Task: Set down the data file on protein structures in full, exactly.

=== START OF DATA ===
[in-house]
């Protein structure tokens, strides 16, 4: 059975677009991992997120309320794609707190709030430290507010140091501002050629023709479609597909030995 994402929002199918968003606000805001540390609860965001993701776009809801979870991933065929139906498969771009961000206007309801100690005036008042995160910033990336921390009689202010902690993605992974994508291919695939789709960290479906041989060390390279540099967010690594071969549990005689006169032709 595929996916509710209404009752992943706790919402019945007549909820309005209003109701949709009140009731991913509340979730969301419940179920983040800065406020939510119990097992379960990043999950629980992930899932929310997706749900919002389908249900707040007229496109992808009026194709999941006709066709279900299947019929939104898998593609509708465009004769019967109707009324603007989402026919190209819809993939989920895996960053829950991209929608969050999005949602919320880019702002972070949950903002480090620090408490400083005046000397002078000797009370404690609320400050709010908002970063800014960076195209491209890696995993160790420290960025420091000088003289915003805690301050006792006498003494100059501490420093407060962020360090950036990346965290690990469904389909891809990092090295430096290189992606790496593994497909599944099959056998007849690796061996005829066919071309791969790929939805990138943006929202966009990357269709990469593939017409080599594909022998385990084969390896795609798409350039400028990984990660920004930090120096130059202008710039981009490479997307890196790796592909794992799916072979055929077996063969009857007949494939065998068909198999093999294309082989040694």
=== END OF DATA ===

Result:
[in-house]
């Protein structure tokens, strides 16, 4: 059975677009991992997120309320794609707190709030430290507010140091501002050629023709479609597909030995 994402929002199918968003606000805001540390609860965001993701776009809801979870991933065929139906498969771009961000206007309801100690005036008042995160910033990336921390009689202010902690993605992974994508291919695939789709960290479906041989060390390279540099967010690594071969549990005689006169032709 595929996916509710209404009752992943706790919402019945007549909820309005209003109701949709009140009731991913509340979730969301419940179920983040800065406020939510119990097992379960990043999950629980992930899932929310997706749900919002389908249900707040007229496109992808009026194709999941006709066709279900299947019929939104898998593609509708465009004769019967109707009324603007989402026919190209819809993939989920895996960053829950991209929608969050999005949602919320880019702002972070949950903002480090620090408490400083005046000397002078000797009370404690609320400050709010908002970063800014960076195209491209890696995993160790420290960025420091000088003289915003805690301050006792006498003494100059501490420093407060962020360090950036990346965290690990469904389909891809990092090295430096290189992606790496593994497909599944099959056998007849690796061996005829066919071309791969790929939805990138943006929202966009990357269709990469593939017409080599594909022998385990084969390896795609798409350039400028990984990660920004930090120096130059202008710039981009490479997307890196790796592909794992799916072979055929077996063969009857007949494939065998068909198999093999294309082989040694």